Farmer Focus: Beef synchronisation gets under way

The silly season is about to start and although conditions are far from perfect, grass yields will be well up. I hear contractors are complaining about big crops of grass. Already we’ve had a fatality in Northern Ireland, so I think it is important to remind all the young folk driving these massive tractor-trailer units to drive safely during this grass season.

Congratulations to the Royal Ulster Show organisers. Nearly too many visitors attended, with good weather to match. I spent a day meeting supermarkets, meat plants and politicians.

Next week (27 May) I, along with a few other farmers, will meet our minister. Hopefully we can see a way forward for CAP reform that will cause as little disruption as possible to the majority of farm businesses.

She has the chance to be the saviour of NI agriculture or help its demise.

Read more from our other livestock farmer focus writers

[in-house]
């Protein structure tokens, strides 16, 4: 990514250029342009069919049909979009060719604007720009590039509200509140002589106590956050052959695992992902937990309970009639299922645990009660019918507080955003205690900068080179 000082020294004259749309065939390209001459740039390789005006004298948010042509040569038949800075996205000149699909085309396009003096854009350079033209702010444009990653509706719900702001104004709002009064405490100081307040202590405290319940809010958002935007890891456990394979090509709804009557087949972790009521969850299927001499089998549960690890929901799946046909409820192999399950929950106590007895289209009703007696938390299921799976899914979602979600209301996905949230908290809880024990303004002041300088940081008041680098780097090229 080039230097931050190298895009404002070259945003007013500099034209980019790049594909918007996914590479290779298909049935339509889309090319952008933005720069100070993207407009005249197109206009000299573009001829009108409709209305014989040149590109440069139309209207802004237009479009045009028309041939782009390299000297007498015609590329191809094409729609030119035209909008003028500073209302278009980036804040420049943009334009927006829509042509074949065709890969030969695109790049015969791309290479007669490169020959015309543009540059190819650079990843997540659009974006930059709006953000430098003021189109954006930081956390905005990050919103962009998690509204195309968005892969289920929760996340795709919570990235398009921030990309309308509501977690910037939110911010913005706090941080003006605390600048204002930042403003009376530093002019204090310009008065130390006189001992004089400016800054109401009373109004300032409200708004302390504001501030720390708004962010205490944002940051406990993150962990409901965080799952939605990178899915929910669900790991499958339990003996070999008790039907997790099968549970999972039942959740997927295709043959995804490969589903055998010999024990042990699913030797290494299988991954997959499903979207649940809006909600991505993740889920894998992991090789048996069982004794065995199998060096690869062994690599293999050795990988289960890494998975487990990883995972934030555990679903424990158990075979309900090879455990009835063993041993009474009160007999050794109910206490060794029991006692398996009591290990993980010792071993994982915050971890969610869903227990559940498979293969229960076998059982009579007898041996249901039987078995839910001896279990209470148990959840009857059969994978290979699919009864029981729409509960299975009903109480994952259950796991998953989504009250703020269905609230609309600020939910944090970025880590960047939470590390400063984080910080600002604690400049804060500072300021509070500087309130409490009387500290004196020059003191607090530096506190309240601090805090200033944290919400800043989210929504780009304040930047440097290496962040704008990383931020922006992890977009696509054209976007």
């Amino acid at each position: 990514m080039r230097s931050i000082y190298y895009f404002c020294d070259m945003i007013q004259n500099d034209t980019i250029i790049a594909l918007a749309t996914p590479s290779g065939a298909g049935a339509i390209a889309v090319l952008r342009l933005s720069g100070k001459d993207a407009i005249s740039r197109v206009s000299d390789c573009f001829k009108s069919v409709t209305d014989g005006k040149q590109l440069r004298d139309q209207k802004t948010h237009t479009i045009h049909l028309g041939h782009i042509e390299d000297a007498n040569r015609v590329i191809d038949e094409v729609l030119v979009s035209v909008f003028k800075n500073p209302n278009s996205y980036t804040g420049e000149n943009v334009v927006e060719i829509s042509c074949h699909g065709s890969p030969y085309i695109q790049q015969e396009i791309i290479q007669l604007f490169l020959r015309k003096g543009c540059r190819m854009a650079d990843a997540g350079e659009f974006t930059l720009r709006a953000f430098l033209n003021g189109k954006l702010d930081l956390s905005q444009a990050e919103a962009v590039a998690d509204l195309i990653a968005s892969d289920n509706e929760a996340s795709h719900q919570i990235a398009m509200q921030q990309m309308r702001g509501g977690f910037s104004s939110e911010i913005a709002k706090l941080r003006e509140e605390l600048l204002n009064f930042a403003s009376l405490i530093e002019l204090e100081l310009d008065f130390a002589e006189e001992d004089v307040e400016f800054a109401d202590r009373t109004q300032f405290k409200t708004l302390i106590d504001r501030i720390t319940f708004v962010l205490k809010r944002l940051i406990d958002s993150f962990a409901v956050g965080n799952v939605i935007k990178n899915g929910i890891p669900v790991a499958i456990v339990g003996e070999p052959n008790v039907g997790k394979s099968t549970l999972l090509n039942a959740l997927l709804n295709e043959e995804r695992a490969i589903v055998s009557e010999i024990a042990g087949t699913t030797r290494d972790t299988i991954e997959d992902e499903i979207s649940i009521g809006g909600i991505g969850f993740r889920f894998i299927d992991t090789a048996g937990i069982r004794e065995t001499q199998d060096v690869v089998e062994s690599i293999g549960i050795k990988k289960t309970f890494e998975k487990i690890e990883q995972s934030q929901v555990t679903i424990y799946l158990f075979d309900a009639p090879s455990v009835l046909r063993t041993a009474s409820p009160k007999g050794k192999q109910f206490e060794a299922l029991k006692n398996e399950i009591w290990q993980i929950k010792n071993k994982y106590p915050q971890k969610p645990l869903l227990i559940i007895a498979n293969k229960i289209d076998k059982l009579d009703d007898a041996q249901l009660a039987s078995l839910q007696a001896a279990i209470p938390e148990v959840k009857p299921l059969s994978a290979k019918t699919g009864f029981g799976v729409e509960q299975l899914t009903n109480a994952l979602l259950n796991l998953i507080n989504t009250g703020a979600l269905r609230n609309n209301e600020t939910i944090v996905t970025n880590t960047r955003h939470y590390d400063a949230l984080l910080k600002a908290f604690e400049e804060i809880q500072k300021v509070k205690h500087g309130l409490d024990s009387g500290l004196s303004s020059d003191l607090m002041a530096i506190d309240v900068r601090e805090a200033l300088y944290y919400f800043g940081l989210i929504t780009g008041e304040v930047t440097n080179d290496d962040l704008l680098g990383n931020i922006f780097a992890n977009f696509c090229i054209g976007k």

Next year’s heifers have started their synchronisation programme and this year we will attempt to also synchronise 70 cows.

 Having sourced semen from high maternal-value bulls, I hope this will up the performance of our suckler herd in years to come, if there is any market for suckler beef.

Our meat plants, which have now become major players in the whole of the UK, are forcing down prices and have got into bed, so to speak, with the large retailers. The beef farmer may pay the price.

The beef price has dropped like a stone this week, even after all major outlets have had a record-breaking sale on BBQ meat.

We need to be strong and convince consumers to only buy British, and that goes for restaurants and hotels. Too many farmers and farmer organisations don’t use their teeth to sharpen up.

My son Robert finished his course at CAFRE this week, however other courses he applied for while there have failed to take place. He has more than a year to wait for a telehandler course and about a year for pa2 spraying, while the fees are long since banked.

This is not unusual, I am told. Farmers are becoming frustrated with the time lag and the farm safety aspect, along with cross-compliance penalties. CAFRE, you must do better or get help to run the course.

A break in the weather meant my friend Michael Tumelty arrived to clip the sheep. I can’t believe I used to do this job myself.

While we got the job done we also did a bit of reminiscing of days gone past of sales of Texels in Carlisle.

Sam Chesney runs a spring-calving herd of 120 Limousin cross sucklers in Kircubbin, Northern Ireland. He was 2011 Farmers Weekly Beef Farmer of the Year